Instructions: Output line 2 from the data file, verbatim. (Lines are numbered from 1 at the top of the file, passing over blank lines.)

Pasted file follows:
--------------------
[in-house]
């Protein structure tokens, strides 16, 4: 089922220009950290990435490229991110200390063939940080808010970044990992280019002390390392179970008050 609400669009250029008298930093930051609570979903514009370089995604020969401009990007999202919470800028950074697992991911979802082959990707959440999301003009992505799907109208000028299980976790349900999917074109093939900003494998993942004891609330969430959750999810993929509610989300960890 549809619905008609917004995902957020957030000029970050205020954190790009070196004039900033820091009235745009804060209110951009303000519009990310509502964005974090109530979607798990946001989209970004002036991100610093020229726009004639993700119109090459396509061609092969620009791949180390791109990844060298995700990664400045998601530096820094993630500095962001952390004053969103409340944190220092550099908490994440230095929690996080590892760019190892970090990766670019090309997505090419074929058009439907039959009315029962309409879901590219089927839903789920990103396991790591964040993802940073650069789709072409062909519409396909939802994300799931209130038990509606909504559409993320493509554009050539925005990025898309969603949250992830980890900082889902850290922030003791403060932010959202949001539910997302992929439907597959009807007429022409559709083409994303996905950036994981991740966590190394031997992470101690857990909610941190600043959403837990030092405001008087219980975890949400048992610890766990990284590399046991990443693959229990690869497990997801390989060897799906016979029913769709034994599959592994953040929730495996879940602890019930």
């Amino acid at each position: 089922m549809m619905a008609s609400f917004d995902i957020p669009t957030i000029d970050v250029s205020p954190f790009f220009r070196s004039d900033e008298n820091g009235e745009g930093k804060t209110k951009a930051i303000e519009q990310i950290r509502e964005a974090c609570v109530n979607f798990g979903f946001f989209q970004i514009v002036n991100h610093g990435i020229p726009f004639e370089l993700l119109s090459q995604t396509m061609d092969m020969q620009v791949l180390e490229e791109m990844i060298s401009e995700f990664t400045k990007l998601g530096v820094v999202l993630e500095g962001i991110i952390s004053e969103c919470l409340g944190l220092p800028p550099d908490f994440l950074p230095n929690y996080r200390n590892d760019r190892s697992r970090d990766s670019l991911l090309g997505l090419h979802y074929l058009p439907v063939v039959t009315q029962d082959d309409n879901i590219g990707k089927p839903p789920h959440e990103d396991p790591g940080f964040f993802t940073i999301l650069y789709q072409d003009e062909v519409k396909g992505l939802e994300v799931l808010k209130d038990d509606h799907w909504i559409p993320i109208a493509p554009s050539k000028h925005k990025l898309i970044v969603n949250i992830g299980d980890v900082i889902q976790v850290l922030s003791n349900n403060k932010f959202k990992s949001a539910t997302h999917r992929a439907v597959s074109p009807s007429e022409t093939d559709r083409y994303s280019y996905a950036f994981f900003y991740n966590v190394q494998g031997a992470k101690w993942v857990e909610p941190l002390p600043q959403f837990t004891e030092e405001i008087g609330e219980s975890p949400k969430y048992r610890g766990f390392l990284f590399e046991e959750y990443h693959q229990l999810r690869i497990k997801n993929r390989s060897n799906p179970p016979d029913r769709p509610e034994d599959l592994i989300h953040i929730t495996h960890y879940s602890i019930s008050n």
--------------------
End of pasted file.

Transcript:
């Protein structure tokens, strides 16, 4: 089922220009950290990435490229991110200390063939940080808010970044990992280019002390390392179970008050 609400669009250029008298930093930051609570979903514009370089995604020969401009990007999202919470800028950074697992991911979802082959990707959440999301003009992505799907109208000028299980976790349900999917074109093939900003494998993942004891609330969430959750999810993929509610989300960890 549809619905008609917004995902957020957030000029970050205020954190790009070196004039900033820091009235745009804060209110951009303000519009990310509502964005974090109530979607798990946001989209970004002036991100610093020229726009004639993700119109090459396509061609092969620009791949180390791109990844060298995700990664400045998601530096820094993630500095962001952390004053969103409340944190220092550099908490994440230095929690996080590892760019190892970090990766670019090309997505090419074929058009439907039959009315029962309409879901590219089927839903789920990103396991790591964040993802940073650069789709072409062909519409396909939802994300799931209130038990509606909504559409993320493509554009050539925005990025898309969603949250992830980890900082889902850290922030003791403060932010959202949001539910997302992929439907597959009807007429022409559709083409994303996905950036994981991740966590190394031997992470101690857990909610941190600043959403837990030092405001008087219980975890949400048992610890766990990284590399046991990443693959229990690869497990997801390989060897799906016979029913769709034994599959592994953040929730495996879940602890019930």